Presence in Your Palms

Interoception

The following piece was written by Kathy Hartsell, a fellow yoga instructor and mind-body practitioner who studies alongside the Mind Body Dancer® community. She writes from Boston, MA.

During a cherished holiday week with my sister’s little ones, tiny hands twirled my hair, traced my face and playfully tugged my arms, pretty much around the clock. The reciprocal nourishment of this sweet physical connection caused a tiny weight to form in the pit of my stomach as I flew back home, where children do not yet reside.

Generally, even for those of us that are married, the majority of our days are often physically detached from one another. Ironically, I used to welcome this kind of boundary. Despite being attracted to careers that depend on touch (dance, yoga, physical therapy), I wasn’t naturally a “hands-on” type of person. Therefore, years ago, when a teacher guided us to place our own hands on our sternums, then our frontal ribs, then our sacrums, I was skeptical. This self-connection tool, woven all throughout the movement class, was offered as a way to harness interoception – awareness of moment-to-moment sensations. As someone that values practicality and shrugs at anything that has a tint of pampering, I was shocked to discover my body’s immediate receptivity. I realized that simply holding the base of my own skull in meditation melted my neck muscles. I discovered that the warmth of my hand weighted on my solar plexus would calm the acid reflux so often brewing in that region. In savasana, resting my palms on my stomach gradually built a bridge to this area of my body that I had dissociated from as a dancer. Again and again, I realized that placing my own hands onto my “pose” soothed and deepened my experience. I slowly began to understand how to find my own sense of center, while simultaneously becoming more present in my surroundings. Gesture by gesture, I began to layer this tool into my regular yoga practice, and later, into my teaching.

Today, I consistently “self-assist,” to help stay grounded, while still open and receptive. I employ this tool not only in yoga practice, but also all throughout my day. Not once has anyone seemed to care when I settle a hand onto my heart mid chat, or briefly anchor a palm onto my core during a busy workday. This tiny tool helps me become more embodied – more whole-self present. By connecting more fully with myself, I notice I am better able to connect to the people and situations in front of me.

No matter where we each land on the “hands-on/off” spectrum, the nourishment of mindful touch is essential. Our hands complete the sentences that our brains cannot. Spending time with my nieces reminded me how much we all need and thrive on physical contact. Our world is indeed fragmented, but surely reconnection begins with our individual work. As we navigate through our new year together, perhaps we physically connect with our compasses more frequently. The next time you feel dissociated, distracted or stressed (in yoga, at work, at home), perhaps you land a steady palm over your chest or belly. Breathing into that connection, notice the moment-to-moment sensations that roll through your experience. If this practice is meaningful for you, take it with you into 2015, enjoying that it is a strategy never further than an arm’s reach away.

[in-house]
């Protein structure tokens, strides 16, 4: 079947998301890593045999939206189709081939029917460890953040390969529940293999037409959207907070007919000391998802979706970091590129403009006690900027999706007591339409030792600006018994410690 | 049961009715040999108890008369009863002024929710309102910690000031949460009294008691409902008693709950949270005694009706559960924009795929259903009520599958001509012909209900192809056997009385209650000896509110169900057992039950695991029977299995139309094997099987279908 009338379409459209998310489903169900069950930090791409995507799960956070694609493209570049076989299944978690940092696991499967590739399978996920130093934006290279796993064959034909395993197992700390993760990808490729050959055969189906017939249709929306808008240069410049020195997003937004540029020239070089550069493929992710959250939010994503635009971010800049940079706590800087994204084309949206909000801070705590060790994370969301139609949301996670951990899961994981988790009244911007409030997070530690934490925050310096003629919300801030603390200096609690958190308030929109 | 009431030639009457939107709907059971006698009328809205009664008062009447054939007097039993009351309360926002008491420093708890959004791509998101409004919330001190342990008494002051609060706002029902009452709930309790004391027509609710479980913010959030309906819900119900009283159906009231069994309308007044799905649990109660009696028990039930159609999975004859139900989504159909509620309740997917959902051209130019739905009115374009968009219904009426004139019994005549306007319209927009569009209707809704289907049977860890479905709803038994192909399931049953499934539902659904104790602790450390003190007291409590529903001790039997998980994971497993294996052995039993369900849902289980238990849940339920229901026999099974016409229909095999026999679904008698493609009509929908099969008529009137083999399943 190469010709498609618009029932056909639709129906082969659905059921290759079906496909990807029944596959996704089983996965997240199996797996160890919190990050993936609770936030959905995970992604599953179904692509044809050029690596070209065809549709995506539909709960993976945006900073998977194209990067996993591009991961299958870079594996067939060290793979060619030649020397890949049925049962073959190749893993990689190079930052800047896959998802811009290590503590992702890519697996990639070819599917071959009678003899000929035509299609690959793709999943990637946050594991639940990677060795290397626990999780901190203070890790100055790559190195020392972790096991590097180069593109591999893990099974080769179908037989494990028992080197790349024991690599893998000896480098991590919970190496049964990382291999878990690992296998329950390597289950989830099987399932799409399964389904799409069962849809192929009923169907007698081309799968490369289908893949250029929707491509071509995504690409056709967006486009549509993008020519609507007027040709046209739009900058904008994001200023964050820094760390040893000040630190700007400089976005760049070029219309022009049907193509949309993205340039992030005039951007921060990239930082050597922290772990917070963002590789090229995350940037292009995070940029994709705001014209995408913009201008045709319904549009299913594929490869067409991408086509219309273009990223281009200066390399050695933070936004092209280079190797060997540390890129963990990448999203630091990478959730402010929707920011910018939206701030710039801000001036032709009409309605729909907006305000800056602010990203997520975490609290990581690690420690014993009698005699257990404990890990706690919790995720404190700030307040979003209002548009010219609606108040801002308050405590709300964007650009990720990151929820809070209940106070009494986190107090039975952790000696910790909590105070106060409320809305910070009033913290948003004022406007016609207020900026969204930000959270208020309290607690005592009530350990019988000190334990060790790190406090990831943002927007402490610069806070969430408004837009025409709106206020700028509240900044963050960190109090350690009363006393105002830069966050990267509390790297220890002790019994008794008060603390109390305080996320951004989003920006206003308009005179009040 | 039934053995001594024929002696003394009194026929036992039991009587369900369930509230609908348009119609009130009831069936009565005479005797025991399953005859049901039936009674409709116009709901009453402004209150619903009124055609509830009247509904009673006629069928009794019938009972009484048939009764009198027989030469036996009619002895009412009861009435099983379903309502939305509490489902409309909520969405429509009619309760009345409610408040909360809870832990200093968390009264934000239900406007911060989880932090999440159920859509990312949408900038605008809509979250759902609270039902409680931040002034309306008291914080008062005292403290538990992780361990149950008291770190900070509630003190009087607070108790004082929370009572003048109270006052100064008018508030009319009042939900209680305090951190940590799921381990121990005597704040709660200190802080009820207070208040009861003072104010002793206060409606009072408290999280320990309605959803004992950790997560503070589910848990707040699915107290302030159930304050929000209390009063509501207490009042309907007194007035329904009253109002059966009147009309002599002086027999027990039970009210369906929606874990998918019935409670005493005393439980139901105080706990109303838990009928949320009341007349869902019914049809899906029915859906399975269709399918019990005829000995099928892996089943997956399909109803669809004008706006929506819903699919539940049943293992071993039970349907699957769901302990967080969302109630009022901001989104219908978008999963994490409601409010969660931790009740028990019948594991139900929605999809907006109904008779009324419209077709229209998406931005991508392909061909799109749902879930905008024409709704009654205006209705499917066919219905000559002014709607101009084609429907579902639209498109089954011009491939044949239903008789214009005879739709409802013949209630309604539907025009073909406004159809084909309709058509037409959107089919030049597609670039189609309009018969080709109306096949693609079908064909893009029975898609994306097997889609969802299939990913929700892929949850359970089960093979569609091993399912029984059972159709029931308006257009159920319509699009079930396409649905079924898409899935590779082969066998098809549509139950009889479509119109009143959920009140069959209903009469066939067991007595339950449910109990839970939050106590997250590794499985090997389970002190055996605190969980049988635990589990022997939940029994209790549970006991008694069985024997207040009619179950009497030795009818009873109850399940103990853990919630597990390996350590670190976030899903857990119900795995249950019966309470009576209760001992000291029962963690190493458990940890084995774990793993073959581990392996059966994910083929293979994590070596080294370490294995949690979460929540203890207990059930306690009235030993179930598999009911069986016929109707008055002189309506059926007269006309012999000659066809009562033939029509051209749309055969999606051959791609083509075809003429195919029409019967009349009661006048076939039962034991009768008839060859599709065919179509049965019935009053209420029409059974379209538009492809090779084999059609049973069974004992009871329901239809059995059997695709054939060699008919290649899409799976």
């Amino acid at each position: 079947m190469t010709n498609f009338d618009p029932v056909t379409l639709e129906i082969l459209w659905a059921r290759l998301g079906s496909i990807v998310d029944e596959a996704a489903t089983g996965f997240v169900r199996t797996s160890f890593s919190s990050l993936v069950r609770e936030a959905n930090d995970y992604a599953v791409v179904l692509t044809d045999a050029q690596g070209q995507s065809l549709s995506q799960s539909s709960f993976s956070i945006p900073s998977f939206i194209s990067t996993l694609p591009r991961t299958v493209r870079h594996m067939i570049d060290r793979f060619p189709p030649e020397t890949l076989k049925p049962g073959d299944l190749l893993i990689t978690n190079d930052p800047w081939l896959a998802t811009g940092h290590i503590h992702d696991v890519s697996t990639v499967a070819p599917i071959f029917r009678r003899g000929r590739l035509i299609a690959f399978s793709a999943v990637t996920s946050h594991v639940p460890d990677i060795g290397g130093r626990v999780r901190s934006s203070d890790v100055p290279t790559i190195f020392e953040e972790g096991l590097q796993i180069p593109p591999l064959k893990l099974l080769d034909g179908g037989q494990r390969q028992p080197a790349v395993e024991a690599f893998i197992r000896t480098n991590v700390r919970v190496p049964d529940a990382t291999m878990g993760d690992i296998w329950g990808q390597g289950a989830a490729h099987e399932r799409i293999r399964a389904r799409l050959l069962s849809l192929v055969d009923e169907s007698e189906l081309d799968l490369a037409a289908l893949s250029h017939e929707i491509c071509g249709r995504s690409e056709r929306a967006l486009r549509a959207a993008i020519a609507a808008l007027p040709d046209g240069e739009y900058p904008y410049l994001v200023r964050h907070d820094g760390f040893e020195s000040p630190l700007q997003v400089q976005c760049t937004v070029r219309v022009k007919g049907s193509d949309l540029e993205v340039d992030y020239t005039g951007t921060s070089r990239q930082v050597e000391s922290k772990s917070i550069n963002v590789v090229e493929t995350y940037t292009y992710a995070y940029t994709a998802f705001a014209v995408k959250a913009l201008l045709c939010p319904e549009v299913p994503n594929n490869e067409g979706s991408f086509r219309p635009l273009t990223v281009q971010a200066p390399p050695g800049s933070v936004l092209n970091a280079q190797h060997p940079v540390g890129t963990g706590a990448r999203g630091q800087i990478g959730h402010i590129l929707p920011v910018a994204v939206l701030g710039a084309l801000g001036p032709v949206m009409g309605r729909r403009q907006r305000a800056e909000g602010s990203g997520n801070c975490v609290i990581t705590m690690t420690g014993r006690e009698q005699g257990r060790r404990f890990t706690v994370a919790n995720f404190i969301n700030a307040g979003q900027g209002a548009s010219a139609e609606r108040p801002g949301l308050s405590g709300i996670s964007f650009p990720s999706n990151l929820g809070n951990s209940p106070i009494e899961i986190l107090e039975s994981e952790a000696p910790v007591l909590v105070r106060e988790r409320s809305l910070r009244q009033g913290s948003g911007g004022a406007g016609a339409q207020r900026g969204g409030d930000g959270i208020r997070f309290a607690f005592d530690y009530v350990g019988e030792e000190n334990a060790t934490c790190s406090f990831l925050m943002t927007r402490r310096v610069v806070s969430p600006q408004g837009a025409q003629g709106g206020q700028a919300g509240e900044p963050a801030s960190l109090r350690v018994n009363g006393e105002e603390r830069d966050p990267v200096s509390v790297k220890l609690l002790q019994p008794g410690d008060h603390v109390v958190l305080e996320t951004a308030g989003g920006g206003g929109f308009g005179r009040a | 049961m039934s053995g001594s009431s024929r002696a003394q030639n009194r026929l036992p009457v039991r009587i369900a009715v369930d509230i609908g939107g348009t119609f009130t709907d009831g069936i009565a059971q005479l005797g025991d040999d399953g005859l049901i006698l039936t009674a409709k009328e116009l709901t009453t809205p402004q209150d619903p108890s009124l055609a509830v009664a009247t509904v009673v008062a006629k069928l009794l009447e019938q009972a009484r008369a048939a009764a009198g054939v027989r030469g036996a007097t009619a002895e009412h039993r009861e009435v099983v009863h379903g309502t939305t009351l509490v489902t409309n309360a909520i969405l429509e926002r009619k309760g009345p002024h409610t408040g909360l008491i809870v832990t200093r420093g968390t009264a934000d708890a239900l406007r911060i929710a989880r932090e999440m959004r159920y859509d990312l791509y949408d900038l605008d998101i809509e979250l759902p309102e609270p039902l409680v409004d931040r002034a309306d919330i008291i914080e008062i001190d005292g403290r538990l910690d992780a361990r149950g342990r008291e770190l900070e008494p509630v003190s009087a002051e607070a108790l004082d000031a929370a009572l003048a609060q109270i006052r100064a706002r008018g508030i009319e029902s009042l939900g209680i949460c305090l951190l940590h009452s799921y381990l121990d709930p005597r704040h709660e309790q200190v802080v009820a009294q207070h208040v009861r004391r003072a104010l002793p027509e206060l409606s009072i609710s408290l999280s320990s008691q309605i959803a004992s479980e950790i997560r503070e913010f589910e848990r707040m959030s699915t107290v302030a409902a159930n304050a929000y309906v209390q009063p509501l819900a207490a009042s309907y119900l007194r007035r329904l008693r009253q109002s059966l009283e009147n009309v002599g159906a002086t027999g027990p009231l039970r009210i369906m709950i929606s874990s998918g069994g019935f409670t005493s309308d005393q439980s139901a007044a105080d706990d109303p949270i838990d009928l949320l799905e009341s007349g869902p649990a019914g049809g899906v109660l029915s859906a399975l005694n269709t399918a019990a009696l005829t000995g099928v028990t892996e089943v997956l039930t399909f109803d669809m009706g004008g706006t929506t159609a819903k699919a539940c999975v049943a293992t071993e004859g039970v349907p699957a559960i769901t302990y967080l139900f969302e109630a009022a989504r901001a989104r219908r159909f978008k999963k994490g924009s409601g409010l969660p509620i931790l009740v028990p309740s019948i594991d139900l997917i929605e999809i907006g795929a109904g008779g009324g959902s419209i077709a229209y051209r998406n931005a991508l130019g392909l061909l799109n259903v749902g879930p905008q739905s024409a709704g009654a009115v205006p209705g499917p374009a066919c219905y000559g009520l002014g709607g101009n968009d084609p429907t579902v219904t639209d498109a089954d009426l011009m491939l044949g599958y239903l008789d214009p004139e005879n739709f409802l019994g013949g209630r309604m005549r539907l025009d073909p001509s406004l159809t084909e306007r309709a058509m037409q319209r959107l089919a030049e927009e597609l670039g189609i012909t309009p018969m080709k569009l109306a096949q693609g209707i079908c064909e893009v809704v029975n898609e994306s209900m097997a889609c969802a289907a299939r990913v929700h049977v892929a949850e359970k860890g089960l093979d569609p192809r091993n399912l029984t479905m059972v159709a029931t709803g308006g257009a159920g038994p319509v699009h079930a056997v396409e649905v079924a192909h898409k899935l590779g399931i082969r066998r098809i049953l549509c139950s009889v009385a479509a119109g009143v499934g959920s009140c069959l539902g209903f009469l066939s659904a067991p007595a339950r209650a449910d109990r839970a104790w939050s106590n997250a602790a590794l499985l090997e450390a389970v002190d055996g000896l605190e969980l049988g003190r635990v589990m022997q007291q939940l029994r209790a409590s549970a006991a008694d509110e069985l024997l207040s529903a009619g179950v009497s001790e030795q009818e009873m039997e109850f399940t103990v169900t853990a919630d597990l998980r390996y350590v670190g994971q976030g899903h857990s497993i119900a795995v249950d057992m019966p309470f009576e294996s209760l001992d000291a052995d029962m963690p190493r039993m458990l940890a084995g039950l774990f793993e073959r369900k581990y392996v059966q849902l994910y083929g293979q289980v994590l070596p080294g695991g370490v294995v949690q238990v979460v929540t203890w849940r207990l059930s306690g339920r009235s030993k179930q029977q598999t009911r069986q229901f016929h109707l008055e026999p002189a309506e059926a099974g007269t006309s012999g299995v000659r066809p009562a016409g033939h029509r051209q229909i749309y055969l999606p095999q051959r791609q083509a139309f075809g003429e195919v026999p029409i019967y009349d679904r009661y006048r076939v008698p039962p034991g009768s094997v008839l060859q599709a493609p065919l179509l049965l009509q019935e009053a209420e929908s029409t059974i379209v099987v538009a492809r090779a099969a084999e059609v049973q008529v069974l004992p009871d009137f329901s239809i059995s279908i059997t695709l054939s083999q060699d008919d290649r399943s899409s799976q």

Photography by Kathy Hartsell

Comments
5 Responses to “Presence in Your Palms”
  1. Mel Saint Claire says:

    Thank you for this! This touch of hand upon our vessel brings the gesture to know and to heal.

  2. Liz says:

    I am enthralled by the prospect of this strategy’s power! So simple to apply yet so momentous in its capacity to soothe, ground, connect. A friend and I were just discussing tonight how grateful we are as dancers to have a relationship and recognition of our physical bodies (not always healthy but that’s another matter), these frames in which we live and waltz through the world. But how often do we actually touch ourselves, with intention? Also that word – interoception…what a fascinating parallel to meditative practices in that connection to moment to moment. Have to look into that further…thank you for sharing all of this!

  3. Marissa says:

    Over the past few years of being in college and away from home I’ve become very aware of the importance of physical touch between two people. A simple hug from a friend or family member can bring such an immense sense of comfort and the lack of physical touch in my life makes a large difference in my wellbeing. However, I haven’t thought too deeply about the importance and necessity of self touch as well. I have noticed that self assists in yoga asana inform a lot about my posture and energetic expression in the asanas but I haven’t played with the idea much outside of dance and yoga. I’m going to start incorporating this strategy into my everyday life to remind me to stay present and to help calm myself in stressful times.

  4. Thanks so much for this. It reminds me that biologist say that human touch triggers the release of oxytocin, which is pretty much that warm feeling all over. Here’s an article about it, to complement yours. http://positivepsychologynews.com/news/emiliya-zhivotovskaya/2012032321636

  5. I love this post, I too have experienced self-touch, first heard about it from Tara Bach, this information is so beneficial for us all, I am starting to bring it into schools, self-compassion, friendly wishes, hand on heart, or belly, or can be on arm. Thank you

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